Anger: Grief's Irate Companion
Blame and hostility can be barriers to dealing with feelings of loss
BY: Carol Staudacher
A recently widowed friend told me, with some amazement, about an experience she had when she went to do an errand. Forced to drive at a crawl in heavy traffic, she noticed a group forming around two street people, men who were loudly accusing each other of stealing personal possessions. She watched as the two, both hulking in size, went into a boxer's crouch, put up their fists, and taunted one another.
She told me that she said to herself, "That's it. That's for me." She got out of her car and walked over to where the crowd was gathered. She stepped between the two men and stood there, looking first one and then the other in the eye. Surprised to see a short, unflinching, sixtyish woman in their midst, they dropped their menacing postures. She returned to her car and continued down the street.
"What were you thinking?" I asked, amused by the image of my normally reasonable friend imposing herself into such a potentially explosive situation. "I was thinking that their anger was big enough to match mine," she told me. "It matched the way I felt inside. So I just went and stood there, sort of trying out my anger against theirs, I guess. And mine won."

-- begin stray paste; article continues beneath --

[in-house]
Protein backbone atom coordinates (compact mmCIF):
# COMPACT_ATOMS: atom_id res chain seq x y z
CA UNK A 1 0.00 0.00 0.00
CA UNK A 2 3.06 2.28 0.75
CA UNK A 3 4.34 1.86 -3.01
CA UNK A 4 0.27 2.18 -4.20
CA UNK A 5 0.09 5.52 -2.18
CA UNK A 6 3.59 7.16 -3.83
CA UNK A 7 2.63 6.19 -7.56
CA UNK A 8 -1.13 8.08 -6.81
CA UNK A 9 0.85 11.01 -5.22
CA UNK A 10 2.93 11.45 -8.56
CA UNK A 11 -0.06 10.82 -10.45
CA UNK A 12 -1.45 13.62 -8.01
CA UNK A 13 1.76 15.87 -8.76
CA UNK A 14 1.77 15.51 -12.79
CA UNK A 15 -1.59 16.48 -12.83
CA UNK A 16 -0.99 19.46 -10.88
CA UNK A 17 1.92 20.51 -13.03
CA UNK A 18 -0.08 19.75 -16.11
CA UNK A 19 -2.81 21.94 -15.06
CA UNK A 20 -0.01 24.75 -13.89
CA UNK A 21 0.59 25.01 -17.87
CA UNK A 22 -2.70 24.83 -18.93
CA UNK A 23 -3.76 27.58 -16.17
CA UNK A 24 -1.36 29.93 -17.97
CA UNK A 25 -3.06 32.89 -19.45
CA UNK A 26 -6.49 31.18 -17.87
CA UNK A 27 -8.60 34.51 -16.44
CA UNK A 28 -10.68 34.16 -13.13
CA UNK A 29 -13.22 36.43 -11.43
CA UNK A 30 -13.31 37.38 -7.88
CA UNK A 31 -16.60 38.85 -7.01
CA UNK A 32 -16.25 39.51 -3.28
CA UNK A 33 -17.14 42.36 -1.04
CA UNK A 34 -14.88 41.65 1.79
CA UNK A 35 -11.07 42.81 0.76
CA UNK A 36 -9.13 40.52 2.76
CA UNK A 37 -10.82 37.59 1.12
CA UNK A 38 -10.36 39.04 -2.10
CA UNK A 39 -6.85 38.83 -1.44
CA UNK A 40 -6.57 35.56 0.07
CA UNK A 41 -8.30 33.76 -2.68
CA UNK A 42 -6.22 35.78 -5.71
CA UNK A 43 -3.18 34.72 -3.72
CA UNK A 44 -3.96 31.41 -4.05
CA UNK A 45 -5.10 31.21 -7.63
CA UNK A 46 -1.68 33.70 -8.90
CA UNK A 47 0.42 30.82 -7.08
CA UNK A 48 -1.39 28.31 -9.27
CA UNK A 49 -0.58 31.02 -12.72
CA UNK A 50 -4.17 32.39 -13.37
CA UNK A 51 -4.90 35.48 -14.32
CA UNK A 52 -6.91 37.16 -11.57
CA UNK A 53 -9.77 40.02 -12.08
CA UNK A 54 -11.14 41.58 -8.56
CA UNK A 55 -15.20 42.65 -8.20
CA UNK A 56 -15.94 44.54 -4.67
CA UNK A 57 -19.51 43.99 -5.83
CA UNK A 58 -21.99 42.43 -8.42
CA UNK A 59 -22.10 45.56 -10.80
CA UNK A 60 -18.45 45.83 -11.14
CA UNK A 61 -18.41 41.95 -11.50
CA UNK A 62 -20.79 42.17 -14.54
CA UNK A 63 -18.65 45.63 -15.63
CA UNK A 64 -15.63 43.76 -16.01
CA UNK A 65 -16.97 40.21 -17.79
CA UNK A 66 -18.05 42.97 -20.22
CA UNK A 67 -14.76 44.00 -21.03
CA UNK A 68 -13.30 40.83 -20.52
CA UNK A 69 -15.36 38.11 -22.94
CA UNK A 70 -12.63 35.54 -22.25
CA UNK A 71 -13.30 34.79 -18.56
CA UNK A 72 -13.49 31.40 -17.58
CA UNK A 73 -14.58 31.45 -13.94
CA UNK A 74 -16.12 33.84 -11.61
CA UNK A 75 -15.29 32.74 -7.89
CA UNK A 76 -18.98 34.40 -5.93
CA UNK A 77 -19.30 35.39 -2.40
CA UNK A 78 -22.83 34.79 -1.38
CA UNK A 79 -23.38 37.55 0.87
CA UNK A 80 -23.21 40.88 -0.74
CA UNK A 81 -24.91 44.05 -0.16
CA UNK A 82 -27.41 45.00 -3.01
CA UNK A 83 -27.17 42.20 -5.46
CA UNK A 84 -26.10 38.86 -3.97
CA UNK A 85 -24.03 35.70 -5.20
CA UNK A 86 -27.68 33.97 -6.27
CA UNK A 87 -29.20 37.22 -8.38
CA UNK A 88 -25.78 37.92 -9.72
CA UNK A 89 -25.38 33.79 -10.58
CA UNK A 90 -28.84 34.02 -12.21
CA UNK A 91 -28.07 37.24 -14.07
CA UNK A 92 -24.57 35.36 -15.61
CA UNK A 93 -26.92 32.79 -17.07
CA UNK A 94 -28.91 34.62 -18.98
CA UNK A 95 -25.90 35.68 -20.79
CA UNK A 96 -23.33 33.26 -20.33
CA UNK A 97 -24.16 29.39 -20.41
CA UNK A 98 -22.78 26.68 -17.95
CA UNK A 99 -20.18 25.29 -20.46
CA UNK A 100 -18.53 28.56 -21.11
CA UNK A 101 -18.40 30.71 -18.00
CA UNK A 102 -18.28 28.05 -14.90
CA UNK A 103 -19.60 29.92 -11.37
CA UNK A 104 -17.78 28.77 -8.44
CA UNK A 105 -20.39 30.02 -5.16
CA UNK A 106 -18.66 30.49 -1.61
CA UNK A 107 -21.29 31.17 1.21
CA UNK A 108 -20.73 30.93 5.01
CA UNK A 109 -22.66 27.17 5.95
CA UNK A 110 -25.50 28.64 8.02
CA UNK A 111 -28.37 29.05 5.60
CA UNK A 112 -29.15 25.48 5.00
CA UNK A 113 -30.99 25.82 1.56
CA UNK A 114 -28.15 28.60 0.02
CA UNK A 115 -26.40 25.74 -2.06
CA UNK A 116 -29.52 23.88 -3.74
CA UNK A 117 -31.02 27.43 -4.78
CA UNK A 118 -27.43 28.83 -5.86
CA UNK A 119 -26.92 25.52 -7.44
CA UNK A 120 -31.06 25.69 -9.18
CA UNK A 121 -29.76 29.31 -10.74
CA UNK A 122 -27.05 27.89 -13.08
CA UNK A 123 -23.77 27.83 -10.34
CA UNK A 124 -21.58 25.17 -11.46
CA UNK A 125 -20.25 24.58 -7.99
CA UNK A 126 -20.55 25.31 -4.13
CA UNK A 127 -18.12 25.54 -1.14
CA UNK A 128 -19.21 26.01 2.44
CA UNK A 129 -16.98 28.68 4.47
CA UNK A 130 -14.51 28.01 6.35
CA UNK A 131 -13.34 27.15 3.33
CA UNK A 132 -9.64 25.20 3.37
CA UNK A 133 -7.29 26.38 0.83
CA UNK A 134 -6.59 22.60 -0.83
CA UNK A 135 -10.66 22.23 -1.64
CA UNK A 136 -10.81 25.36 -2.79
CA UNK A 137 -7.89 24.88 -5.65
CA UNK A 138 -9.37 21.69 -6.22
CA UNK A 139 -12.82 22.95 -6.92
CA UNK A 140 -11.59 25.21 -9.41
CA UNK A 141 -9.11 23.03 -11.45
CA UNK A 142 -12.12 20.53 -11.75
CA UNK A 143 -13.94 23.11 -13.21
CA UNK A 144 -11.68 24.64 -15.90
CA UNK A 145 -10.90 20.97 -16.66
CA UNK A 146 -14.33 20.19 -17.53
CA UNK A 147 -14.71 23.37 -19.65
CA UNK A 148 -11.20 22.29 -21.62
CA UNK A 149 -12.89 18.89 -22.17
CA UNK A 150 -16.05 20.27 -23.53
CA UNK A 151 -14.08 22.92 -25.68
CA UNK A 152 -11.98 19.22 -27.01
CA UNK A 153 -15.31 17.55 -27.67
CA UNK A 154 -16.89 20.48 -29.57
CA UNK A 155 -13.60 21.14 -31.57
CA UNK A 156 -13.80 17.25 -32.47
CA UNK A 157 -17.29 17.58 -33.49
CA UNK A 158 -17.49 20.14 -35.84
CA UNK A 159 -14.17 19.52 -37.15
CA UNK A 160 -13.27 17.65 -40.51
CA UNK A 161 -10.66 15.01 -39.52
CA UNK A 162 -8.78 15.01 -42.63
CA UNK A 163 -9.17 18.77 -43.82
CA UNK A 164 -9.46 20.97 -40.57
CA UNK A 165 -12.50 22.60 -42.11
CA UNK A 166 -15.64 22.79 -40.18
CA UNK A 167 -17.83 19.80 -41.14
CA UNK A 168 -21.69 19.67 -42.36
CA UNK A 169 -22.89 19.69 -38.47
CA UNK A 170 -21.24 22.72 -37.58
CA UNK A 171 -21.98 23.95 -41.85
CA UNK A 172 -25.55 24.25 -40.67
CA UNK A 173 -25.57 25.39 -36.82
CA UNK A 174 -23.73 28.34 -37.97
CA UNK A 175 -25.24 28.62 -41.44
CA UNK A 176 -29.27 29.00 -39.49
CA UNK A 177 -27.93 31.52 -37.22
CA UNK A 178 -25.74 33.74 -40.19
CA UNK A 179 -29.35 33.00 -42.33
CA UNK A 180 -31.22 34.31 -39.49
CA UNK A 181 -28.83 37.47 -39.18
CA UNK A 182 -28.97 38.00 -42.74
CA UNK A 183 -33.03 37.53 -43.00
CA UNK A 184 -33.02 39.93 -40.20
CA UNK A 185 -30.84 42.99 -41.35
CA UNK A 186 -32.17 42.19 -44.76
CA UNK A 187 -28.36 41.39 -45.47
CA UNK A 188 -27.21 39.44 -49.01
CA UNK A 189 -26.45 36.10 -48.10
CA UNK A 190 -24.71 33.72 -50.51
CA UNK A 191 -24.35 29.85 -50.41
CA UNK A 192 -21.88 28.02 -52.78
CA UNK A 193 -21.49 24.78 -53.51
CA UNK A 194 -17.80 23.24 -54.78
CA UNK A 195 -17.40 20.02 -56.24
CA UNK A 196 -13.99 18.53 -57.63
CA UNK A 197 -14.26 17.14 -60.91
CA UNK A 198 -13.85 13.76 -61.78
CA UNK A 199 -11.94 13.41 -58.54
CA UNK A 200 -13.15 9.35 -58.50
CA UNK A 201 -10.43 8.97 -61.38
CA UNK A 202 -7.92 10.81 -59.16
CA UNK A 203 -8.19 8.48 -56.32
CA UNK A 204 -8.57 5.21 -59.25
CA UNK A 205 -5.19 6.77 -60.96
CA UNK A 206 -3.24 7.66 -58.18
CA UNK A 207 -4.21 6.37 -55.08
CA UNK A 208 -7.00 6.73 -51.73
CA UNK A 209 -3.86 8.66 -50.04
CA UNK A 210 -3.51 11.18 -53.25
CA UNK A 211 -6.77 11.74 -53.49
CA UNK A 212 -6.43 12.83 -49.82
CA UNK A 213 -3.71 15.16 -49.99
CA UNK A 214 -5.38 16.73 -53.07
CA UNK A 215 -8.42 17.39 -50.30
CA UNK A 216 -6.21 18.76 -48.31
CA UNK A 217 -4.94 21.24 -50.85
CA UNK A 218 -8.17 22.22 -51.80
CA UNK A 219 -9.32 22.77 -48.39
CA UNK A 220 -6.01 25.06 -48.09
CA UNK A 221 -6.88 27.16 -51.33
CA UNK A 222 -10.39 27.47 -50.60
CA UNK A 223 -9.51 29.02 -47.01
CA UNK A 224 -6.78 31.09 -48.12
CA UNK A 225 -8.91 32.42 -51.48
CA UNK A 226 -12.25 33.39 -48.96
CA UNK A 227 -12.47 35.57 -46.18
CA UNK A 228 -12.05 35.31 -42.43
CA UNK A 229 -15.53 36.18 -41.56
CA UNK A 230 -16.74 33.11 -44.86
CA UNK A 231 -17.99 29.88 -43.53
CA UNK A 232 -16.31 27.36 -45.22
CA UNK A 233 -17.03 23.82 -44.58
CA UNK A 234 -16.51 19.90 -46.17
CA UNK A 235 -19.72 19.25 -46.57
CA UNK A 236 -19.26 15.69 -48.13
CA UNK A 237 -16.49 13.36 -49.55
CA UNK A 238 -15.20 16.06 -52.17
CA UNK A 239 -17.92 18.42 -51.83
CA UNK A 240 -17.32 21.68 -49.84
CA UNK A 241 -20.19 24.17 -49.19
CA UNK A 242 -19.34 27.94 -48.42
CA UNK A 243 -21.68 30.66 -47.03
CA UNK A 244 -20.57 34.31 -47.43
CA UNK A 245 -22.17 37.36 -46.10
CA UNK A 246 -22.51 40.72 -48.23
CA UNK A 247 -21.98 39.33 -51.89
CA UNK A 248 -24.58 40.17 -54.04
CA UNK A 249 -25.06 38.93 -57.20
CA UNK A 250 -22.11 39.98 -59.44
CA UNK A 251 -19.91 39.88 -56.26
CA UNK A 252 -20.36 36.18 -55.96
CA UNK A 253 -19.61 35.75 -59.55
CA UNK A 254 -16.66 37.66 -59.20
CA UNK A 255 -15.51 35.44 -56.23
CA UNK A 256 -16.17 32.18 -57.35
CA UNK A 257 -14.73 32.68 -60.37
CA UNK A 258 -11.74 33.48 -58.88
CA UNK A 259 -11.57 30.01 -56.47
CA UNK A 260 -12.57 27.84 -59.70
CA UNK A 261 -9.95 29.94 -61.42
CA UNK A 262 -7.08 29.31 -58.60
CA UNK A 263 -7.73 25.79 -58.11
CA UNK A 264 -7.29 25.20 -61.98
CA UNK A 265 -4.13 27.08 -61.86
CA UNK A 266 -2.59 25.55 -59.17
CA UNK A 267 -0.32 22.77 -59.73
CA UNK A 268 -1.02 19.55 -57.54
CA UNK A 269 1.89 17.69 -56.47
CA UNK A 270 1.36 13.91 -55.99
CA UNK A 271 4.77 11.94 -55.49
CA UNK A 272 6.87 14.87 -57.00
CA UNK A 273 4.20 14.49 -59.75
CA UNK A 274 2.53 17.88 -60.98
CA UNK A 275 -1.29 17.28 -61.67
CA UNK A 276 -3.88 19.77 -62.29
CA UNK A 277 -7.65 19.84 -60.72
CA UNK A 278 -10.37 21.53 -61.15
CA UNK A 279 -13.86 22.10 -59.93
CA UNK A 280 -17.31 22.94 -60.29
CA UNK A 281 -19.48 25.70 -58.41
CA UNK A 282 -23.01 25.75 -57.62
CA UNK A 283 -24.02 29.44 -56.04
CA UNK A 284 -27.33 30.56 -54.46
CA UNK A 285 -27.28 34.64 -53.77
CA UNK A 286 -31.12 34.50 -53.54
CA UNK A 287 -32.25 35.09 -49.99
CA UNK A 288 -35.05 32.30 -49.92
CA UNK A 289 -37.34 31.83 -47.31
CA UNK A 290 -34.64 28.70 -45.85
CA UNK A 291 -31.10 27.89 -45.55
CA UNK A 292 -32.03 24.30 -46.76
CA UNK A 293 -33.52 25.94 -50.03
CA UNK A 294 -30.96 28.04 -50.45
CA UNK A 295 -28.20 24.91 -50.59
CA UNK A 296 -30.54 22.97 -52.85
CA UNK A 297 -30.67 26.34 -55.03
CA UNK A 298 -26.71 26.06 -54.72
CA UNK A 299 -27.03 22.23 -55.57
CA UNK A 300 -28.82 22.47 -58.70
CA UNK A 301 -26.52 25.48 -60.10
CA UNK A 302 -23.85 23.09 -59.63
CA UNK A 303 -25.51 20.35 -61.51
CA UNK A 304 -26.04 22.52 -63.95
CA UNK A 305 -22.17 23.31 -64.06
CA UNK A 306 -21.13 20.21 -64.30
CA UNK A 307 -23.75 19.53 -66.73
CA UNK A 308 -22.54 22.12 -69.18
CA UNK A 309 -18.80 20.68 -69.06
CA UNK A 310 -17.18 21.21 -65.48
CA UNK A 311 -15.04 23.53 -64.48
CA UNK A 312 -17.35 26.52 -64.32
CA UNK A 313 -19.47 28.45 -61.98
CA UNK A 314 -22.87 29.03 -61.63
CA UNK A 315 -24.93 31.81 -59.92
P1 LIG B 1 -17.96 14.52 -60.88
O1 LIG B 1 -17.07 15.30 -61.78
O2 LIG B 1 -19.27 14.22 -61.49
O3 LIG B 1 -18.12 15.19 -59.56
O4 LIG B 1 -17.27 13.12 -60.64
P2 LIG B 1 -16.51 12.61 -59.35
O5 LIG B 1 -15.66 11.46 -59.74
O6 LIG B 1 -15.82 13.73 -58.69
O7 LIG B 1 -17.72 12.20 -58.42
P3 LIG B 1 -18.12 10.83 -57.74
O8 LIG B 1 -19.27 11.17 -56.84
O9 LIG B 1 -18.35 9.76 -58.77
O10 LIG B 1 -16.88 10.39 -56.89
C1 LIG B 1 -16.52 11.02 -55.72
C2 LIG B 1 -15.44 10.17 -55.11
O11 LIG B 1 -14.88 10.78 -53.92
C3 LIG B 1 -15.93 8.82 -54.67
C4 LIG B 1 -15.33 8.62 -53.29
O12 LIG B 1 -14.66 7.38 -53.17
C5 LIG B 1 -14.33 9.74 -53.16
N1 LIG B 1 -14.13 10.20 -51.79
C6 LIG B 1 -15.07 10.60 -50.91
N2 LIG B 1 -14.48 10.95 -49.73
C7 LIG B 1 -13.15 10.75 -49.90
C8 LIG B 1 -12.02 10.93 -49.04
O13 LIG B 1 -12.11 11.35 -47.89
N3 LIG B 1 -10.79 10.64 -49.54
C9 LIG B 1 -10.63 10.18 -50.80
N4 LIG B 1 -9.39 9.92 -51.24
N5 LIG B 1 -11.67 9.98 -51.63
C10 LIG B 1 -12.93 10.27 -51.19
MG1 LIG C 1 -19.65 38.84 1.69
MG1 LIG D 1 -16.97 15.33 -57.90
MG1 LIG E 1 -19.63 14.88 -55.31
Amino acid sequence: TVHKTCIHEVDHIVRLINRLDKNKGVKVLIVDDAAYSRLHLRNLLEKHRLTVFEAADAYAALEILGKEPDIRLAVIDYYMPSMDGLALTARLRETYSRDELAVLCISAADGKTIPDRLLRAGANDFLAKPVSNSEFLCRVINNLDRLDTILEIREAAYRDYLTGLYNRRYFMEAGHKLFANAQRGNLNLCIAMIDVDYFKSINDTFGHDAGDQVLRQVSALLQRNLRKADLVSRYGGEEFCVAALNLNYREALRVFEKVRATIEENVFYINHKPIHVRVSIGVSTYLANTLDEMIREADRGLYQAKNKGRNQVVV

Though most grieving people do not take such unusual steps, many relate actions stemming from their anger--the mourning father who chopped down a tree, the widow who berated a waiter at the dinner following a memorial, the widower who wrote a condemning letter to a no-show at his wife's funeral.
Often, people whose lives have been largely devoid of anger may find themselves irritable, intolerant, or even raging. The anger we experience as survivors can seem uncontrollable, coming out suddenly at odd times. Or it can accompany us everywhere we go, infusing everything we do.
It may seem that anger has us in its clutches, hangs on to us relentlessly. But the truth is, we hang on to it. Why? Because it provides us with several payoffs.
First, anger covers up or substitutes for any feeling, such as fear, guilt, longing, frustration, or hopelessness, that has the potential for creating extreme discomfort.
Second, by using anger we can try to block out the reality or circumstances of the death. We may exhibit anger toward the deceased about something that had no relationship to the death, fastening on to some past action toward which we can direct our hostility. If we can maintain our anger, we can also hold on to our loved one, if only the part of him or her that we can criticize.